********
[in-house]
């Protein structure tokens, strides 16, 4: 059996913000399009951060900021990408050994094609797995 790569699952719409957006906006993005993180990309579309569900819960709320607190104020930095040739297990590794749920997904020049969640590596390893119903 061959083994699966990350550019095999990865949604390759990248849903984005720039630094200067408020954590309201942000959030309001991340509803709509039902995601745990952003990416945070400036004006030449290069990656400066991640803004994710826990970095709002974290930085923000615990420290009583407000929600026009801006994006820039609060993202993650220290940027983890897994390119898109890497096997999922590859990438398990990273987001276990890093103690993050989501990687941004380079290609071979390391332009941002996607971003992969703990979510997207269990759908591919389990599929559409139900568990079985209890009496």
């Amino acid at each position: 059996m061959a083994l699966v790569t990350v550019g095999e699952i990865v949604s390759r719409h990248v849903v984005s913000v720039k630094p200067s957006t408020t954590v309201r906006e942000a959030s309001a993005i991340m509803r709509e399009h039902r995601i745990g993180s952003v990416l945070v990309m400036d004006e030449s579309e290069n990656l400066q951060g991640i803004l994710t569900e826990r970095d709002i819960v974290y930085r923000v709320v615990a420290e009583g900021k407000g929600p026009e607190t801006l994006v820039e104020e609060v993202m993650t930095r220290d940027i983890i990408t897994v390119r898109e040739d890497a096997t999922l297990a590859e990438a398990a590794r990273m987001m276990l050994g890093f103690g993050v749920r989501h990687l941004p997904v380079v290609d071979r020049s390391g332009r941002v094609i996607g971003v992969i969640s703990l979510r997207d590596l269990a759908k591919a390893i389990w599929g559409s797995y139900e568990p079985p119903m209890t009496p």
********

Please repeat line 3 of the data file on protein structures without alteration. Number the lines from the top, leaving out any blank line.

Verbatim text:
């Amino acid at each position: 059996m061959a083994l699966v790569t990350v550019g095999e699952i990865v949604s390759r719409h990248v849903v984005s913000v720039k630094p200067s957006t408020t954590v309201r906006e942000a959030s309001a993005i991340m509803r709509e399009h039902r995601i745990g993180s952003v990416l945070v990309m400036d004006e030449s579309e290069n990656l400066q951060g991640i803004l994710t569900e826990r970095d709002i819960v974290y930085r923000v709320v615990a420290e009583g900021k407000g929600p026009e607190t801006l994006v820039e104020e609060v993202m993650t930095r220290d940027i983890i990408t897994v390119r898109e040739d890497a096997t999922l297990a590859e990438a398990a590794r990273m987001m276990l050994g890093f103690g993050v749920r989501h990687l941004p997904v380079v290609d071979r020049s390391g332009r941002v094609i996607g971003v992969i969640s703990l979510r997207d590596l269990a759908k591919a390893i389990w599929g559409s797995y139900e568990p079985p119903m209890t009496p």